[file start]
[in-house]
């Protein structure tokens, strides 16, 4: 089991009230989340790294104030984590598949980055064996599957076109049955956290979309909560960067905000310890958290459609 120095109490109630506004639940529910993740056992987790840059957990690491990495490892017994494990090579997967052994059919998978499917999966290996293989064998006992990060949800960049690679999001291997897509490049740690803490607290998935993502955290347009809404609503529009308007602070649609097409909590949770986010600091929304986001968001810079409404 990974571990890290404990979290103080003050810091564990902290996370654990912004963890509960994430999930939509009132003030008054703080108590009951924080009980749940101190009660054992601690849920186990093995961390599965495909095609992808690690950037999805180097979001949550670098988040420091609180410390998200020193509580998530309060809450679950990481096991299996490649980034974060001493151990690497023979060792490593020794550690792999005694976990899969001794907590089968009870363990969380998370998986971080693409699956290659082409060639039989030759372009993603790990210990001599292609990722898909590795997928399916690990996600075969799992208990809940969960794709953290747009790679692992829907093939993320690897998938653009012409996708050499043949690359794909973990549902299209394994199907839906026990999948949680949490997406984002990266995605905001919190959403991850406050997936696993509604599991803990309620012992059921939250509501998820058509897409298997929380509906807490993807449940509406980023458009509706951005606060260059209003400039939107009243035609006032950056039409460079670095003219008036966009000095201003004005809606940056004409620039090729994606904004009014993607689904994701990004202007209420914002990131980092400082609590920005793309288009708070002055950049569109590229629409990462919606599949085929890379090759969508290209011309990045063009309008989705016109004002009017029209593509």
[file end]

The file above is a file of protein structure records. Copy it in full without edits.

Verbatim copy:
[in-house]
């Protein structure tokens, strides 16, 4: 089991009230989340790294104030984590598949980055064996599957076109049955956290979309909560960067905000310890958290459609 120095109490109630506004639940529910993740056992987790840059957990690491990495490892017994494990090579997967052994059919998978499917999966290996293989064998006992990060949800960049690679999001291997897509490049740690803490607290998935993502955290347009809404609503529009308007602070649609097409909590949770986010600091929304986001968001810079409404 990974571990890290404990979290103080003050810091564990902290996370654990912004963890509960994430999930939509009132003030008054703080108590009951924080009980749940101190009660054992601690849920186990093995961390599965495909095609992808690690950037999805180097979001949550670098988040420091609180410390998200020193509580998530309060809450679950990481096991299996490649980034974060001493151990690497023979060792490593020794550690792999005694976990899969001794907590089968009870363990969380998370998986971080693409699956290659082409060639039989030759372009993603790990210990001599292609990722898909590795997928399916690990996600075969799992208990809940969960794709953290747009790679692992829907093939993320690897998938653009012409996708050499043949690359794909973990549902299209394994199907839906026990999948949680949490997406984002990266995605905001919190959403991850406050997936696993509604599991803990309620012992059921939250509501998820058509897409298997929380509906807490993807449940509406980023458009509706951005606060260059209003400039939107009243035609006032950056039409460079670095003219008036966009000095201003004005809606940056004409620039090729994606904004009014993607689904994701990004202007209420914002990131980092400082609590920005793309288009708070002055950049569109590229629409990462919606599949085929890379090759969508290209011309990045063009309008989705016109004002009017029209593509």